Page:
Ian Clark has yet to hire an agent. He won’t watch the NBA Draft in June with bated breath.
Just the idea of landing in training camp with an NBA team is surreal to Belmont’s NCAA era scoring leader.
“All I’ve heard mostly is that I have the opportunity. For me, that is all I need,” Clark said on Monday. “Nobody really expected me to be in this position. I don’t take it for granted. The opportunity is there and I’m going to try to make the best of it.”
Before Clark embarks on the next journey of his basketball career, he continues to be recognized for his work at Belmont.
On Monday, the shooting guard earned honorable mention All-America honors from the Associated Press. He is just the third Belmont player to receive All-America notice from the AP, joining Adam Sonn (2003) and Alex Renfroe (2009). Clark, the co-Ohio Valley Conference player of the year, was also named to the Lefty Driesell Defensive All-America Team on Monday.
He spent the afternoon at the Curb Event Center warming up for the State Farm College Slam Dunk & 3-point Championships.
Clark will be joined by head coach Rick Byrd and assistant coach Mark Price when he heads to Atlanta later this week to compete in the 3-point contest on Thursday (6 p.m., ESPN). The competition will be held at Georgia Tech in advance of the Final Four.
Next weekend, from April 10-13, he’ll participate in the prestigious Portsmouth Invitational Tournament in Virginia. More than 100 NBA scouts, along with representatives from European teams, will attend. Others expected to participate include Butler’s Rotnei Clarke, Travis Releford of Kansas, Arizona’s Mark Lyons, Matthew Dellavedova of St. Mary’s and Notre Dame’s Jack Cooley.
For Clark, the showcase offers another platform to improve his professional stock.
The Memphis native has scored more points (1,920) and made more 3-pointers (340) than any Belmont player in the NCAA era, which began in 1997. But the 6-foot-3 guard will have to debunk concerns about his size — he weighs 180 pounds — and show off his versatility. Clark believes he can excel as a combination guard who can shoot, handle the ball, run the offense and play defense.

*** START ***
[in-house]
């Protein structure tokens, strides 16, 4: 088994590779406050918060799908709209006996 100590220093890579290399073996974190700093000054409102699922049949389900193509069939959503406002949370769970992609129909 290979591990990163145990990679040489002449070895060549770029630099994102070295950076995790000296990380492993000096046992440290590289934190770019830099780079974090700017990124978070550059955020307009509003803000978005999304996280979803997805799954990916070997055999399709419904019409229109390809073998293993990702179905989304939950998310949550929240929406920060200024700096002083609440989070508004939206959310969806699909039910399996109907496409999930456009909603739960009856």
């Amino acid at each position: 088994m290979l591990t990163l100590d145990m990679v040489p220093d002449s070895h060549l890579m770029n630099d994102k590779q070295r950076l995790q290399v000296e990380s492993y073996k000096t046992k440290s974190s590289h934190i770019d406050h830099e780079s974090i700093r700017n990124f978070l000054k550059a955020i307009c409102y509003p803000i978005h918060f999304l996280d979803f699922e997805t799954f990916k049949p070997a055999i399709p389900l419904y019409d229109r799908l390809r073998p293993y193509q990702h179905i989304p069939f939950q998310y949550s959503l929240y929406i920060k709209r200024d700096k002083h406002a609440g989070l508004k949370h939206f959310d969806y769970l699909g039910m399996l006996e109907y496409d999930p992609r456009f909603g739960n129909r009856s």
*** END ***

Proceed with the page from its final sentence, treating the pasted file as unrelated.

If Clark were to break into the NBA he’d need to show his everyday strength first, Byrd says. The veteran coach says the NBA might come “two or three or four years down the road” after Clark excels on an NBA Development League team or overseas.
“I’m certainly not an expert on the NBA. I don’t even watch a lot of it,” Byrd said. “I think he is a guy who would have to develop into that player. I think he has to get stronger and his body has to get bigger. He has to be able to withstand even more physicality than he has had to here. I don’t think there is any question his skill level is good enough.”
Since his college career ended more than a week ago with a loss to Arizona in the NCAA Tournament, Clark has focused on making sure he is on track to graduate next month.
He hopes he won’t have to put his degree in business administration to use for a while. He is in the process of searching for an agent. While a future in the NBA is murky, Clark is confident he could play on the highest level.
“I think so,” Clark said. “I think that is the first step is having the confidence in yourself to know you can play at the next level. I think if every guy had that mentality then everybody would be in the NBA and, of course, there are not that many spots. So hopefully I can impress the people I need to impress and make a good mark for myself and go from there.”